Bridgewater Associates has made big money for investors in recent years by staying bearish on much of the global economy. As the new year rings in, the hedge fund firm has no plans to change that gloomy view.
Robert Prince, co-chief investment officer at Bridgewater, and his managers at the world’s biggest hedge fund firm are preparing for at least a decade of slow growth and high unemployment for the big developed economies. Mr. Prince describes those economies—the U.S. and Europe, in particular—as “zombies” and says they will remain that way until they work through their mountains of debt.
“What you have is a picture of broken economic systems that are operating on life support,” Mr. Prince says. “We’re in a secular deleveraging that will probably take 15 to 20 years to work through and we’re just four years in.”
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In Europe, “the debt crisis is [a] long ways from over,” he says. The economic and financial morass will mean interest rates in the U.S. and Europe will essentially be locked at zero for years.
In this bleak environment, Mr. Prince says stocks remain vulnerable to “air pockets” from shocks, such as bad news out of Europe. But for longer-term investors looking out over the next decade, he says, equities may be a good buy. There is even money to be made in U.S. Treasurys, despite interest rates near record lows, and gold is likely to resume its climb as central banks print money to bolster their economies. Mr. Prince says.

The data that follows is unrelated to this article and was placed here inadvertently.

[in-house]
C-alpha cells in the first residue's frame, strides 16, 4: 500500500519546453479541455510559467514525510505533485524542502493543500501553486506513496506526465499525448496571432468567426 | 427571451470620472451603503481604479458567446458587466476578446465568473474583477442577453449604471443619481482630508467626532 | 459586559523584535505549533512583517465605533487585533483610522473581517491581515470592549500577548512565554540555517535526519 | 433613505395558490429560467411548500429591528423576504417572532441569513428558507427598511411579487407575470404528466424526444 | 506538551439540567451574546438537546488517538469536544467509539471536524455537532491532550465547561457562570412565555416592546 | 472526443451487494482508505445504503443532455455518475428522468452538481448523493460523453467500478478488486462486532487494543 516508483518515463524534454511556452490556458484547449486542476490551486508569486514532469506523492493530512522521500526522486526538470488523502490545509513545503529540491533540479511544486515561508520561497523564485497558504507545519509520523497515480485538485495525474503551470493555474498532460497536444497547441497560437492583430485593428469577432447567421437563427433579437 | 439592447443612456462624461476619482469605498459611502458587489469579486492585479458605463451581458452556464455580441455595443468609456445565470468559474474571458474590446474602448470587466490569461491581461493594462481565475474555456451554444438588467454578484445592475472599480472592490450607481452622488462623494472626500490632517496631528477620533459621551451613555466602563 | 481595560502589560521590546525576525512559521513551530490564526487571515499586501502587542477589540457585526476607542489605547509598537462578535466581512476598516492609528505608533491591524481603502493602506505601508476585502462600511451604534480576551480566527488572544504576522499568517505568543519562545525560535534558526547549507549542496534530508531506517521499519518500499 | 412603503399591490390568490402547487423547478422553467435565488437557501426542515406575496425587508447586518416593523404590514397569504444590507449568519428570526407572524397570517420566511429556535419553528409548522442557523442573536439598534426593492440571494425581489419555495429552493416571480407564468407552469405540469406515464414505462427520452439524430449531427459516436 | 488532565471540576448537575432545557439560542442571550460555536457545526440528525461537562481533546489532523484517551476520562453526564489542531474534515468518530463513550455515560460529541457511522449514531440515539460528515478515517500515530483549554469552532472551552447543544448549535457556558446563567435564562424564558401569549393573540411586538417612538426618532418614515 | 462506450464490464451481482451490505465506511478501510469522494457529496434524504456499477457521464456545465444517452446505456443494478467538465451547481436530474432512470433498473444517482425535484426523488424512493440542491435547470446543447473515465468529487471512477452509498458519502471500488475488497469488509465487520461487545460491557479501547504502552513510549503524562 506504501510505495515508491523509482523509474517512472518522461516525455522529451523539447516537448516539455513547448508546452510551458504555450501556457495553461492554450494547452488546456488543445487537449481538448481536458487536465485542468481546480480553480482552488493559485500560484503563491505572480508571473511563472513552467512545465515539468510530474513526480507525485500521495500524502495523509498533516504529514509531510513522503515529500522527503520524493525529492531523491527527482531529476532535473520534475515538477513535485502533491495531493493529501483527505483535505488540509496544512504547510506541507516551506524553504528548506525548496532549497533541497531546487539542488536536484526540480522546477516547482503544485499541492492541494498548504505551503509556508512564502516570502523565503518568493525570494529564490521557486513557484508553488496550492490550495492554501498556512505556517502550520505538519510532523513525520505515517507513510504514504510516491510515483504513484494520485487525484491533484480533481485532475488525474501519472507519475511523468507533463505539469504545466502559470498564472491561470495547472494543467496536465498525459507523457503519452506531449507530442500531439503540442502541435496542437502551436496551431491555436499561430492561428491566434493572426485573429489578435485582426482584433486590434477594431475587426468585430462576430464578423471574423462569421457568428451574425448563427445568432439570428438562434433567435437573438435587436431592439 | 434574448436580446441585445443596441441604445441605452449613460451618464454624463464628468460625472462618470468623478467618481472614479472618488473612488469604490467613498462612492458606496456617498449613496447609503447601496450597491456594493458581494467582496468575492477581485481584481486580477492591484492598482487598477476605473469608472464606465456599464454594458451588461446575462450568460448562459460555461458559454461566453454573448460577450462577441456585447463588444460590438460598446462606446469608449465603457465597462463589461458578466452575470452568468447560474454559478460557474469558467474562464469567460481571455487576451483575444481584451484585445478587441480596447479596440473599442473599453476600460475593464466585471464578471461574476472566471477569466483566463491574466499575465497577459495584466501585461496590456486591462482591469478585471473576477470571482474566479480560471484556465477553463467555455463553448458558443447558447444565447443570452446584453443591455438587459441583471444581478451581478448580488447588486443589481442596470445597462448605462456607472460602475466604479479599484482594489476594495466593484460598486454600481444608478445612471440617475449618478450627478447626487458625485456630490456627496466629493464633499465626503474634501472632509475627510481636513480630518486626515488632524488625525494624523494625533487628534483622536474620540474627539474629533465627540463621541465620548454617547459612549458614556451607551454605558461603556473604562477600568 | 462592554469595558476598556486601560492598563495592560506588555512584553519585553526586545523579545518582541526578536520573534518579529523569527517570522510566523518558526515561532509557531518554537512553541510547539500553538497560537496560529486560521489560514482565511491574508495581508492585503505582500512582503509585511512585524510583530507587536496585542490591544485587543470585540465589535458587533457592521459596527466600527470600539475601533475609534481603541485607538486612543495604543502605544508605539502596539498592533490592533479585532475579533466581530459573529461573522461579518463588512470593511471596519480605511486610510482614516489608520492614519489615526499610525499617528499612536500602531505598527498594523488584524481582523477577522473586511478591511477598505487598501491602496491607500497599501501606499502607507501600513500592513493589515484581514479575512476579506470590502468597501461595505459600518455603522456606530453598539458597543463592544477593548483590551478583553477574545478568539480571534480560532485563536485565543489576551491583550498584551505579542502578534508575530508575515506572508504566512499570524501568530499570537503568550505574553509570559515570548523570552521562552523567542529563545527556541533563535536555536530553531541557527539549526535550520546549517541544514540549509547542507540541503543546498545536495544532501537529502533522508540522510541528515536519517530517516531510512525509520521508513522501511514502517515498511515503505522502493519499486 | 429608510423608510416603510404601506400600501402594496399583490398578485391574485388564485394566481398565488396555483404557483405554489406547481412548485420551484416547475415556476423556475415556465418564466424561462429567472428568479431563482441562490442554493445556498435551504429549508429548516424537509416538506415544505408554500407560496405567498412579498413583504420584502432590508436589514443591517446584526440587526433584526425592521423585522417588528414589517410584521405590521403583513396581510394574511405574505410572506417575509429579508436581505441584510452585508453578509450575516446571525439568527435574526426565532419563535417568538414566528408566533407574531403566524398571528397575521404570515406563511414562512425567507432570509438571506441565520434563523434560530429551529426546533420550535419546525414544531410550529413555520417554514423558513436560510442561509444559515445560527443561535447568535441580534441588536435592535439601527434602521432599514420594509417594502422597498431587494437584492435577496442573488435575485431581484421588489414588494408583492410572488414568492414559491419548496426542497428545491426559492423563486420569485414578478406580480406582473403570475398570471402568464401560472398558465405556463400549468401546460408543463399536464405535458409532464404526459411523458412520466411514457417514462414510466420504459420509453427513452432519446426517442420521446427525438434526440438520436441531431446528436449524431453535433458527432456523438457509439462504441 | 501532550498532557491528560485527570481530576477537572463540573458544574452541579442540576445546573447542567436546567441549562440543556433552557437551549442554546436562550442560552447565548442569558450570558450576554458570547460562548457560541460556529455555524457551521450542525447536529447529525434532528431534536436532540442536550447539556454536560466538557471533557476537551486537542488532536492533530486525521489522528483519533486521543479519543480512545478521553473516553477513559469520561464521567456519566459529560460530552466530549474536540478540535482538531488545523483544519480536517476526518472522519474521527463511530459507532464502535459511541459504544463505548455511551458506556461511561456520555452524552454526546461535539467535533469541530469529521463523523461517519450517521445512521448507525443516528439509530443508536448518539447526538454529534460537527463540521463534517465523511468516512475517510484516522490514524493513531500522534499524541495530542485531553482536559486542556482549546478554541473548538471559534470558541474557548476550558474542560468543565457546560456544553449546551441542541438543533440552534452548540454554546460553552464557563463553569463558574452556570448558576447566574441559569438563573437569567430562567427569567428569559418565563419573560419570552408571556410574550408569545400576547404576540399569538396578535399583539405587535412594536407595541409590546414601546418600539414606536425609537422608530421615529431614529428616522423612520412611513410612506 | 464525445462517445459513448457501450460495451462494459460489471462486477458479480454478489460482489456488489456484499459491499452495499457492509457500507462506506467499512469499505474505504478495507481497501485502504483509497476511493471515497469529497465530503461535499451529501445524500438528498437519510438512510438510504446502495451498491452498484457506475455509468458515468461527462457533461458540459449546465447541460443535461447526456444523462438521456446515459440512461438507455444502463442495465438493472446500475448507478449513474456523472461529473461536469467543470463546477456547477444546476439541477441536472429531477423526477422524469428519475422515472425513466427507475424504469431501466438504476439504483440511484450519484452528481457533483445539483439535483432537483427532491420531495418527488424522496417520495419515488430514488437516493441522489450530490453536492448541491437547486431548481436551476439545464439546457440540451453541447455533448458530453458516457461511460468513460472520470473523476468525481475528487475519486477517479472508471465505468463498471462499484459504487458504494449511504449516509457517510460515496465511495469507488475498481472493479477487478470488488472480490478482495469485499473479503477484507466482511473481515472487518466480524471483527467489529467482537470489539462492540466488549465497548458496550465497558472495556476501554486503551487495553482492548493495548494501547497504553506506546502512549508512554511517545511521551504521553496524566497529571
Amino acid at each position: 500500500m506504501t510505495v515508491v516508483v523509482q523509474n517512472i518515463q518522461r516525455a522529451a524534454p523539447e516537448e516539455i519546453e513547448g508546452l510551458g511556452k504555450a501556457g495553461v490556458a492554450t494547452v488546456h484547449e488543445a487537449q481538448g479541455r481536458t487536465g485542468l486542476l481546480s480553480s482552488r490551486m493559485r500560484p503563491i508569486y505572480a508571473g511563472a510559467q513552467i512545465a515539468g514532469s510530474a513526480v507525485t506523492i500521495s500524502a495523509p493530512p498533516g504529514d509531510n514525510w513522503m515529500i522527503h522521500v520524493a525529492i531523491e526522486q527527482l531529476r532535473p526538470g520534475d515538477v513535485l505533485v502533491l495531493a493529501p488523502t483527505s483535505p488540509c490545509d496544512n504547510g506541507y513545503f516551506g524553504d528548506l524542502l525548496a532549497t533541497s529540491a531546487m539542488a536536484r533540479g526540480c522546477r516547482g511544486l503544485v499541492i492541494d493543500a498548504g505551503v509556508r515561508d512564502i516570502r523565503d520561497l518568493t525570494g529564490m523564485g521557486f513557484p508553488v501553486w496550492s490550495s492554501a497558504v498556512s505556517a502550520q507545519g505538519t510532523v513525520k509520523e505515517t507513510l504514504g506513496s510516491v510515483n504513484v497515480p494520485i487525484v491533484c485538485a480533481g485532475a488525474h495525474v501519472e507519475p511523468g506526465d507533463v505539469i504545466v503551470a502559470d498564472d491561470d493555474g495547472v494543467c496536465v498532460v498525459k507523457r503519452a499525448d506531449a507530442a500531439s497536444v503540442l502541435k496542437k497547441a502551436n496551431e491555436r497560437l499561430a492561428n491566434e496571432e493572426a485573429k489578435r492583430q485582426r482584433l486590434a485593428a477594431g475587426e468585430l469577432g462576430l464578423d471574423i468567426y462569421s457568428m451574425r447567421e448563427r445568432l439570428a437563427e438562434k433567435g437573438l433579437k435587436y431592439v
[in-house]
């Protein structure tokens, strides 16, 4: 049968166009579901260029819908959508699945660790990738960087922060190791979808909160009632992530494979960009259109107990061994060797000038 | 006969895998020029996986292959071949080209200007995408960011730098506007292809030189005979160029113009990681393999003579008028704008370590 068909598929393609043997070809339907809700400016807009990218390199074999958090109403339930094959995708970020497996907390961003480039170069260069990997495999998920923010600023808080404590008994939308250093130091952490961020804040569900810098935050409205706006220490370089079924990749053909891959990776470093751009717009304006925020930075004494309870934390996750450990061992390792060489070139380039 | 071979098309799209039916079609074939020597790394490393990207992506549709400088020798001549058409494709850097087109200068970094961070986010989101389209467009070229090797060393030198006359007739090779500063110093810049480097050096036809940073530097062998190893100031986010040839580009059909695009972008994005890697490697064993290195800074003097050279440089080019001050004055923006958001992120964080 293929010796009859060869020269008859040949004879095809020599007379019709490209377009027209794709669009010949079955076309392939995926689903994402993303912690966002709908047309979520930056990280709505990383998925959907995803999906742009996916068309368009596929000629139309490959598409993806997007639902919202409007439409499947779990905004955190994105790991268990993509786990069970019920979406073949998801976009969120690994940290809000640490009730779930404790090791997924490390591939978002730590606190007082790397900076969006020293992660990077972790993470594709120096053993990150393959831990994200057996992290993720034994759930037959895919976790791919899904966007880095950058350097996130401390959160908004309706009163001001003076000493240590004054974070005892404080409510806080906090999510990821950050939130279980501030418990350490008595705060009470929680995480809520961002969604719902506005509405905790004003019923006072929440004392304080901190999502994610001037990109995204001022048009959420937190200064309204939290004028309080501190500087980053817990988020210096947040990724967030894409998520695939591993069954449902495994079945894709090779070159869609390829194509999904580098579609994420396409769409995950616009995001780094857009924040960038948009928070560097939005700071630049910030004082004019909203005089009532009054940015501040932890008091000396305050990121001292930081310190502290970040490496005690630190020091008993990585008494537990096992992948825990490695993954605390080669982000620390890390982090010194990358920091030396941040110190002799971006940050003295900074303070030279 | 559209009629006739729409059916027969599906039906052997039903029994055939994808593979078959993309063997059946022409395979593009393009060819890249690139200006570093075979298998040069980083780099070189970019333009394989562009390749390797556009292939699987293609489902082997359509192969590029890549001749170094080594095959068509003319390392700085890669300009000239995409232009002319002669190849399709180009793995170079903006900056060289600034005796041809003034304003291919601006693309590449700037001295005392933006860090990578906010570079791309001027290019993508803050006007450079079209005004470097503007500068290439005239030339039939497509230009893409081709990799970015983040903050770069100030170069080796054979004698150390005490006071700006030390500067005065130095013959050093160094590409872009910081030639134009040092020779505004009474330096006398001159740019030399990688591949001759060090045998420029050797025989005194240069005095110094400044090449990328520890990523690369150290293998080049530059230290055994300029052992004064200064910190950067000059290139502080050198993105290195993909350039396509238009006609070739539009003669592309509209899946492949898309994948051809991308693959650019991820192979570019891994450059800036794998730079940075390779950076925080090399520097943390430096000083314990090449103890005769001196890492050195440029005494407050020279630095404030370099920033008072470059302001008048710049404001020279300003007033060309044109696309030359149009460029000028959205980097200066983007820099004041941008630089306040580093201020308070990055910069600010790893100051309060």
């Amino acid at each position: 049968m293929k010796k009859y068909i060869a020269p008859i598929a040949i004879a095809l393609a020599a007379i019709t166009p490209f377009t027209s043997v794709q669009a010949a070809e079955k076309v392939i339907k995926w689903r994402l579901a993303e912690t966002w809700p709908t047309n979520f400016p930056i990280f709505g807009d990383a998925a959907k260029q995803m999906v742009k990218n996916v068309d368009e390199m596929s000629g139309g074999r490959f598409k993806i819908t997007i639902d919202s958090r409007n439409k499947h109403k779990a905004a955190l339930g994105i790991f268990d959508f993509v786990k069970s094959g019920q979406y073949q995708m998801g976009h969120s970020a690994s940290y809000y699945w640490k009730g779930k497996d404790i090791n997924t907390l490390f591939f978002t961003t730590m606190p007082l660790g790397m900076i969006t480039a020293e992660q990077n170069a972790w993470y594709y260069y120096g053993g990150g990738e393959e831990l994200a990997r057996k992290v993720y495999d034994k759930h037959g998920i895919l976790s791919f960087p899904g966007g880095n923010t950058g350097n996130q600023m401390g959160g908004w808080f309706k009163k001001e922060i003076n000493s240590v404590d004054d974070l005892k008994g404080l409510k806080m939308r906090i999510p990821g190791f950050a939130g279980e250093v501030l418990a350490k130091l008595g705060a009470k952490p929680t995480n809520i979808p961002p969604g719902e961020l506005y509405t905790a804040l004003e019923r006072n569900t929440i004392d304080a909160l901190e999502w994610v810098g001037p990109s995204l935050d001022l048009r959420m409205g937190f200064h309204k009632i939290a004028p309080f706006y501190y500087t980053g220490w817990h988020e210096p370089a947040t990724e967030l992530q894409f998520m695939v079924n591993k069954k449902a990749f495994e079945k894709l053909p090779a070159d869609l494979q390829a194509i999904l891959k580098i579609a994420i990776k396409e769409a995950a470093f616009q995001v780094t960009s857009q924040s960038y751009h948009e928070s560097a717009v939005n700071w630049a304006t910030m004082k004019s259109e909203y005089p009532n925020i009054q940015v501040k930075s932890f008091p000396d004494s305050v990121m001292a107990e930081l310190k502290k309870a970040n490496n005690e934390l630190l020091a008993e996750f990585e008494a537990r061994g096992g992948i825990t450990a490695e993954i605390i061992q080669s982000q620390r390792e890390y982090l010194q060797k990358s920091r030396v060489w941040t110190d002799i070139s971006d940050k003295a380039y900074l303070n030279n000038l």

The views of Bridgewater are keenly watched by other investors, given the firm’s elevated status in the competitive world of hedge-fund investing. Bridgewater’s flagship Pure Alpha Strategy fund is considered one of the top funds in the world. As of the end of November, it was up 25% since the start of the year, according to people familiar with the situation. The average macro fund had lost 3.7%, according to Hedge Fund Research.
Currently, the fund is positioned for higher gold prices, stronger Asian emerging-market currencies and lower yields across high-quality government bond markets, Mr. Prince says.
In 2011, it profited from owning gold, but cut back on that position during the third quarter. It correctly pivoted from being bearish on U.S. Treasurys early in the year to positioning for a rally. It also benefited from rallies in core European bond markets and avoided ugly losses sustained by other macro funds that had bet the euro would fall against the dollar. Instead, it rightly bet that the euro would fall against the Japanese yen.
Founded in 1976 by Ray Dalio, Bridgewater manages $125 billion and has 1,400 employees. Mr. Prince, 53 years old, joined in 1986.